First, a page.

The biggest change will come in the form of a new railway station on the Harrogate line, just south of the Bramhope tunnel. The station has been designed with travellers in mind, so it will have four lifts to help you get your luggage from the platform to the station building, then you can just hop on the shuttle bus to the airport itself. But that’s not the only option open to you – they’re also going to ease traffic to the airport by widening roads and improving junctions or by building a whole new road to the airport from the A65 – you can help decide which option they go with by completing their survey.

We could get two more new train stations

White Rose Train Station, Connecting Leeds

Credit: West Yorkshire Combined Authority

Improving our rail network is one of the city’s highest priorities, so it’ll come as no surprise that there are plans to build two new stations in the next 10 years. Thorpe Park Station will support the ever-growing office, commercial and retail park in East Leeds. There are already 4,500 people working on-site and that number is expected to rise a-pace as more businesses move in. The new station will give the wider city access to this vibrant job pool while helping to ease congestion on local roads.

On the other side of the city, White Rose Station will sit on the Leeds to Dewsbury section of the main TransPennine rail route, connecting commuters to the office park, the shopping centre and Elliott Hudson College. It’s hoped that the new station will help drive investment in South Leeds while supporting local communities in Cottingley, Churwell and Millshaw.

Bus travel will be quicker and easier along five key routes

Plans are afoot to revolutionise our bus system by building five new corridors in key locations across the city. Wherever possible, they’ll be widening the roads without reducing the number of lanes, so they can make bus journeys quicker, easier and more appealing. The routes, which reach from the city centre to Alwoodley, Roundhay, Adel, Wakefield and Bradford, will be introduced in stages and aim to promote more efficient, greener forms of transport to help tackle congestion, air quality and health issues.

The first phase of the project will see major improvements to the A647 corridor between Leeds and Bradford. Plans have already been approved for a £9.78 million investment that will convert the two-plus lane into a dedicated bus lane, as well as improving junctions. The work, which is expected to start this autumn, could reduce bus journey times by up to 15 minutes for the 24,000 bus users on the route and help ease congestion by tempting more people to use the buses.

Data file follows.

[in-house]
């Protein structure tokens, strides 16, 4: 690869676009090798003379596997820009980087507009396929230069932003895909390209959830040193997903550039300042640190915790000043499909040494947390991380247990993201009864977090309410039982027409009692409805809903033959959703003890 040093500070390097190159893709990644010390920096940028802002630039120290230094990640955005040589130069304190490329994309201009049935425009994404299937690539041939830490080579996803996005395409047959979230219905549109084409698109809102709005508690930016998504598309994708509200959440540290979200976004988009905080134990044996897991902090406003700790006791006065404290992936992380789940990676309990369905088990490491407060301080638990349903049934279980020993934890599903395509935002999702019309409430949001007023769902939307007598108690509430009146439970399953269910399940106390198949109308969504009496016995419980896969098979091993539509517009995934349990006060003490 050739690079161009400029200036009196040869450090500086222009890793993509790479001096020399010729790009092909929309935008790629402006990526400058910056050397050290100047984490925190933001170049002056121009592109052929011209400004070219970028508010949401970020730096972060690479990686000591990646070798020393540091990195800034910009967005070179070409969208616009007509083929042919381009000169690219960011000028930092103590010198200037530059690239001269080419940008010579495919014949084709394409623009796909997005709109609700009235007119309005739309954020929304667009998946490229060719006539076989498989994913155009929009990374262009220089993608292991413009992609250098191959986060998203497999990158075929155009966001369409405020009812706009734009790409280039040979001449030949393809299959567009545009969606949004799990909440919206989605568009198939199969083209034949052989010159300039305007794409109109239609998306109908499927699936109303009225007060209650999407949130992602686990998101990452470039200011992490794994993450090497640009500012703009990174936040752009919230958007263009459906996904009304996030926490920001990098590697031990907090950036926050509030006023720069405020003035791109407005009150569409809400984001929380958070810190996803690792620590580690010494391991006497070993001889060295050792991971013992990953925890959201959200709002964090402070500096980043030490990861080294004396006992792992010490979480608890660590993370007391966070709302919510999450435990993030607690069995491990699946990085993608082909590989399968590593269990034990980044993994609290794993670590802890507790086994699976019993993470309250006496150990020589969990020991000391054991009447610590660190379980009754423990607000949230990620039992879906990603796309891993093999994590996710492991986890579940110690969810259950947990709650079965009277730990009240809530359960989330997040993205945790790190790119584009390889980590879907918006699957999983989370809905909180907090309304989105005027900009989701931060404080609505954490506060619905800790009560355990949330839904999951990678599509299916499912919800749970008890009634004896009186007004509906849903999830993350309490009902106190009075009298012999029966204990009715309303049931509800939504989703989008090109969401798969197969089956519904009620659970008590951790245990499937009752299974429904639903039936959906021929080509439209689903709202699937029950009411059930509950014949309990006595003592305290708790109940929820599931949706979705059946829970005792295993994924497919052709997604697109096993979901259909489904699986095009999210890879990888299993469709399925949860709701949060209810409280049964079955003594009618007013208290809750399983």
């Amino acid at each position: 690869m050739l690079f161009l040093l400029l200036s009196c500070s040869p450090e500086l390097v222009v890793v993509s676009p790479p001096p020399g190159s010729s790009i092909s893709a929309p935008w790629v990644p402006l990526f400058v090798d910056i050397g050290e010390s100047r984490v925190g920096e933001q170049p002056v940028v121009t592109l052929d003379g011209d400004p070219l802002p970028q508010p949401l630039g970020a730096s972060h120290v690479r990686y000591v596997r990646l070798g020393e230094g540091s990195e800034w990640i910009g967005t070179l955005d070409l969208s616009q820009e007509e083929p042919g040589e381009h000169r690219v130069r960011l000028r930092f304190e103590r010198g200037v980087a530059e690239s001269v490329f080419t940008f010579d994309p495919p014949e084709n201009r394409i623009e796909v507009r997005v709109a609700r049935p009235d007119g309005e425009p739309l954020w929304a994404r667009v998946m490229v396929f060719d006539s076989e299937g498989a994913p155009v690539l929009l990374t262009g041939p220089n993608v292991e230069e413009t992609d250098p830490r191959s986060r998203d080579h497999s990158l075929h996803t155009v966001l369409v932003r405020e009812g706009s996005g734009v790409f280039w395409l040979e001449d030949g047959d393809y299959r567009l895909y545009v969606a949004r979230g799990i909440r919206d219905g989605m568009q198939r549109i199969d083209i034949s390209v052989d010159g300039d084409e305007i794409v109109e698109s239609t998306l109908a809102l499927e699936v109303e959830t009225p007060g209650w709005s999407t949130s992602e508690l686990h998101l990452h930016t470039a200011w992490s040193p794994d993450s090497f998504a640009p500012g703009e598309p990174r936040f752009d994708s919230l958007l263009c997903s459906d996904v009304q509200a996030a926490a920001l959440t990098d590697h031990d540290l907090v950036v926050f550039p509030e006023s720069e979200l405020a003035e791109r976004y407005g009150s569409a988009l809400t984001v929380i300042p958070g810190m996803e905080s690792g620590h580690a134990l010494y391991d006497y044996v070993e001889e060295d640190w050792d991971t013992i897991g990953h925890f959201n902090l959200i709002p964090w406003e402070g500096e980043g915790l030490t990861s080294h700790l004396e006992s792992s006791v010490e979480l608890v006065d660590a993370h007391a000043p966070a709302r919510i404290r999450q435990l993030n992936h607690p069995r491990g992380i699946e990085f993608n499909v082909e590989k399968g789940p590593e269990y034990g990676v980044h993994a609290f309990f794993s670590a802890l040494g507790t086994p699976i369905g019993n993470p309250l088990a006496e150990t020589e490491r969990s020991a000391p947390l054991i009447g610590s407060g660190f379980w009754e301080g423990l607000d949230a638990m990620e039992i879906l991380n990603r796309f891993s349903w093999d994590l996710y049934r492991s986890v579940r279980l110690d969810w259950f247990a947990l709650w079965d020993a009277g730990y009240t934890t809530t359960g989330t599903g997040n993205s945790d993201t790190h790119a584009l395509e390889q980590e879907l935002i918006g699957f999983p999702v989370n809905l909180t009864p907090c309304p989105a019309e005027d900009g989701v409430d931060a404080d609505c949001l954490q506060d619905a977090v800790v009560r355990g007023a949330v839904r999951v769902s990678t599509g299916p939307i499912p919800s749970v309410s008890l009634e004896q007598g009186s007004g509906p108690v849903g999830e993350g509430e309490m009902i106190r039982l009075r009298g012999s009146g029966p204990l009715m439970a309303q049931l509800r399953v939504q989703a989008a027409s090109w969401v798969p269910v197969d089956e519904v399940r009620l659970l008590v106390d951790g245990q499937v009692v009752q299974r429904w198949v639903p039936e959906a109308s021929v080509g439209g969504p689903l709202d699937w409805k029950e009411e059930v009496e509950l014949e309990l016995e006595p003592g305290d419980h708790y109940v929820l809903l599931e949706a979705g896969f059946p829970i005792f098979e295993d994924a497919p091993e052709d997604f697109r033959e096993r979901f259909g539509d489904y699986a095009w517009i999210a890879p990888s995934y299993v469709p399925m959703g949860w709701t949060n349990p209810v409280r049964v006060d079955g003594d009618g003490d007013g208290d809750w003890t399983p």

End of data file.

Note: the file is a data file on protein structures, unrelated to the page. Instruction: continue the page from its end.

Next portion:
We’ll be riding ultra-low emission buses

Low Emission First Buses

Buses are the most popular form of public transport in Leeds. 15% of residents commute to work on the bus, compared with just 5% on the train, so if we want to tackle air pollution in Leeds, we need to switch to low emission buses – and it’s already happening.

In December 2017, First Leeds announced that it was going to invest a whopping £71 million in a fleet of ultra-low emission buses. They’ve committed to buying 284 new vehicles by the end of 2020 and they’re already hurtling towards their target – in fact, they now have 105 of these green, eco-friendly buses in service. Their new buses have Euro VI engines, which are up to 95% cleaner than their existing vehicles and produce less harmful pollutants like Nitrogen Oxide. They also include free WiFi, leather seats and USB chargers.

Cycling into the city will be easier than ever

Cycle Super Highway

The Leeds to Bradford Cycle Superhighway is now open. This 23km segregated cycle route links two major cities and makes cycling a viable alternative to car travel. But that’s just the beginning. The 4km network of segregated cycle routes will open in the city centre this summer and work is already underway on a new route that will link the cycle superhighways on the east and west of the city, making it safer and easier to travel into the city centre by bike and on foot.

This summer, you can have your say on the next phrase, which will extend the cycle superhighway through Beeston and connect Elland Road to the city centre. There are even plans to improve journeys into the city from the north by expanding the city centre network out to Clay Pit Lane. Although different, each of these projects is designed to reduce congestion on key routes through the city.

There’s a new park and ride on the way

In an effort to reduce congestion and air pollution in the city centre, a new park and ride is being built in Stourton. Accessed by Junction 7 of M621, it’s perfectly placed for commuters coming in from the South East and will have space for 1,200 cars. But that’s not the only thing that’s changing. They’re planning improvements to the route from Low Road to Hunslet Road, including a dedicated bus lane and segregated cycling tracks from Thwaite Gate into the city centre. Alongside junction improvements and widened roads, you’re looking at a 13-minute bus ride into the city centre.

Once complete, this will be the third park and ride in Leeds. Temple Green and Elland Road have already proved incredibly popular, in fact, they’re so in demand that both sites are set to be expanded in the future. Elland Road will gain 550 parking spaces, while Temple Green will acquire another 400.

Want to have your say?

Big changes are coming to the city’s transport system, but not without consulting the public, so if you want to have your say, sign up now and get the latest updates on the city’s transport consultations. We use the info you share with us in accordance with our privacy policy, so we can send you emails.

Cover image credit: Woolwich Square, Gustafon Porter © Chris Mansfield